The most recent experience from Playful Paradigm also had the opportunity to follow up on the importance of “gender planning and play” by meeting the Municipality of Barcelona (ES), in July 2022. Barcelona has developed an innovative City Play Strategy that also embraces gender approaches principles. The city shared an important lesson for the Playful Paradigm’s partners, dealing with the creation of local policies and city planning strategies able to embrace play, gender and the regeneration of urban public space to guarantee the right to the city to children and the most vulnerable ones.
So, back to the question: can urban public spaces foster equality in cities? We can answer YES, they can and they should. The way public spaces are designed and managed have a huge impact on spreading democracy and embodying the inclusion of diversities, as well as considering gender needs. The #UrbanGirlsMovement, promoted by the Swedish think tank Global Utmaning shared the motto “plan a city for girls, and it will work for everyone”.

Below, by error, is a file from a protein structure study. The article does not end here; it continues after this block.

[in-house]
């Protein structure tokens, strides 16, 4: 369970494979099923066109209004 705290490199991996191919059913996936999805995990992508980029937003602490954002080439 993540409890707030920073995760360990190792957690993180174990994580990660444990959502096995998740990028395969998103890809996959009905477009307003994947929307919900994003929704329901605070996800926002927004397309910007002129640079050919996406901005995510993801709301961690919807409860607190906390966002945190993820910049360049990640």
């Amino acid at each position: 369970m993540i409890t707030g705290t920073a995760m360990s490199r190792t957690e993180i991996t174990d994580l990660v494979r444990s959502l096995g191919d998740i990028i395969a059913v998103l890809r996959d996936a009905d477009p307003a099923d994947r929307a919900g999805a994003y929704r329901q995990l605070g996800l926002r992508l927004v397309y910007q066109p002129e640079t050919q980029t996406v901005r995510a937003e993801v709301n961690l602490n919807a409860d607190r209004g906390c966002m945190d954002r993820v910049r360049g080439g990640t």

To position girls' needs at the top priority of the policy agenda, especially when focusing on low-income areas, can provide an important contribution to improve the living conditions not just for girls and women, but also for all vulnerable groups, all citizens. Guaranteeing free access to public spaces at different times of the day and night by making them beautiful and comfortable, makes everyone feels safer. Embedding the gender sensitive approach into urban planning activities can drive European cities towards inclusivity and respect for diversity, making these places where all can feel represented.
Gender is at the centre of URBACT IV activities. The current open call for Action Planning Networks is a unique opportunity to rethink how diversity, inclusion and equality can be an underlying response to wider urban issues. Check out all the gender-related proposals for networks at the Partner Search Tool and learn more about the call.